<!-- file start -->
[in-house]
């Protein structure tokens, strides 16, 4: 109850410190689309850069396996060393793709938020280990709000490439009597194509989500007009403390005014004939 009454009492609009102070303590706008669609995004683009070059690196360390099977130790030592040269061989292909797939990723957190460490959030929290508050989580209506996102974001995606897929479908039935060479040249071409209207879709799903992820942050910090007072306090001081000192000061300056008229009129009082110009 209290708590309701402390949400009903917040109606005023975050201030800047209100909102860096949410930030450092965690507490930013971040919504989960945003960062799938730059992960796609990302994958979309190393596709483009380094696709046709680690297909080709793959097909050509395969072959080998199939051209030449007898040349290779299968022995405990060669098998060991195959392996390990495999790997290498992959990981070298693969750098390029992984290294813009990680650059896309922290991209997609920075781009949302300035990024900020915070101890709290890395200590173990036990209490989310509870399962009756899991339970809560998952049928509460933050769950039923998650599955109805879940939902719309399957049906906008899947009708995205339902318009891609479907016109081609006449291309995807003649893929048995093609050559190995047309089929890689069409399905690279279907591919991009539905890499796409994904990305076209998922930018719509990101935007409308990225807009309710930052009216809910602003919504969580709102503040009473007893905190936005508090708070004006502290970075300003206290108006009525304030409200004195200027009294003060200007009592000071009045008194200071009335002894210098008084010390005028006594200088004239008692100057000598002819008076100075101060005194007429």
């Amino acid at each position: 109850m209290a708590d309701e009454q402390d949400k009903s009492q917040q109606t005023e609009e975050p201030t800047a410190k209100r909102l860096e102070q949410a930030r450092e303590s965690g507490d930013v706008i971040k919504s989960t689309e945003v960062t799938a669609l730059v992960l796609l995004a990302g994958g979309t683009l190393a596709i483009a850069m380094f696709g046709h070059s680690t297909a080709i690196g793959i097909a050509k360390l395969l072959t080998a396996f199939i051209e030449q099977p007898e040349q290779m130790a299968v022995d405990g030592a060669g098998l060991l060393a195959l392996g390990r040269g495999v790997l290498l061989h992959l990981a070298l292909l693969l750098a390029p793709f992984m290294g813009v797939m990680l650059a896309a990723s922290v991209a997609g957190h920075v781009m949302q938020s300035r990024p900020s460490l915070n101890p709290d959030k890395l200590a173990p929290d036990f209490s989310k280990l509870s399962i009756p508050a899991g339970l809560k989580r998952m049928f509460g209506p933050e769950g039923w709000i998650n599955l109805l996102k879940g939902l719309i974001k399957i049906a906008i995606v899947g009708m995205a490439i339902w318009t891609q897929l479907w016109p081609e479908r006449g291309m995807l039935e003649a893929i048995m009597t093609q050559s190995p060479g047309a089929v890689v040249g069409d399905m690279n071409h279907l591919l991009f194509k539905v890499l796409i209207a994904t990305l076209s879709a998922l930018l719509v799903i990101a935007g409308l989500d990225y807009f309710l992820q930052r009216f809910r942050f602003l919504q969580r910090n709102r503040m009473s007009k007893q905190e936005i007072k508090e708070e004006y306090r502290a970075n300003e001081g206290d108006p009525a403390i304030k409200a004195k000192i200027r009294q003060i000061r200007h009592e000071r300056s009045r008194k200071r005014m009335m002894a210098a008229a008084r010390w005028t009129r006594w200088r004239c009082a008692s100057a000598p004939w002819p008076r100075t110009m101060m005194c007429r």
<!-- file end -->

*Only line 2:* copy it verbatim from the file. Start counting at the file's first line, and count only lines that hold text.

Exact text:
């Protein structure tokens, strides 16, 4: 109850410190689309850069396996060393793709938020280990709000490439009597194509989500007009403390005014004939 009454009492609009102070303590706008669609995004683009070059690196360390099977130790030592040269061989292909797939990723957190460490959030929290508050989580209506996102974001995606897929479908039935060479040249071409209207879709799903992820942050910090007072306090001081000192000061300056008229009129009082110009 209290708590309701402390949400009903917040109606005023975050201030800047209100909102860096949410930030450092965690507490930013971040919504989960945003960062799938730059992960796609990302994958979309190393596709483009380094696709046709680690297909080709793959097909050509395969072959080998199939051209030449007898040349290779299968022995405990060669098998060991195959392996390990495999790997290498992959990981070298693969750098390029992984290294813009990680650059896309922290991209997609920075781009949302300035990024900020915070101890709290890395200590173990036990209490989310509870399962009756899991339970809560998952049928509460933050769950039923998650599955109805879940939902719309399957049906906008899947009708995205339902318009891609479907016109081609006449291309995807003649893929048995093609050559190995047309089929890689069409399905690279279907591919991009539905890499796409994904990305076209998922930018719509990101935007409308990225807009309710930052009216809910602003919504969580709102503040009473007893905190936005508090708070004006502290970075300003206290108006009525304030409200004195200027009294003060200007009592000071009045008194200071009335002894210098008084010390005028006594200088004239008692100057000598002819008076100075101060005194007429």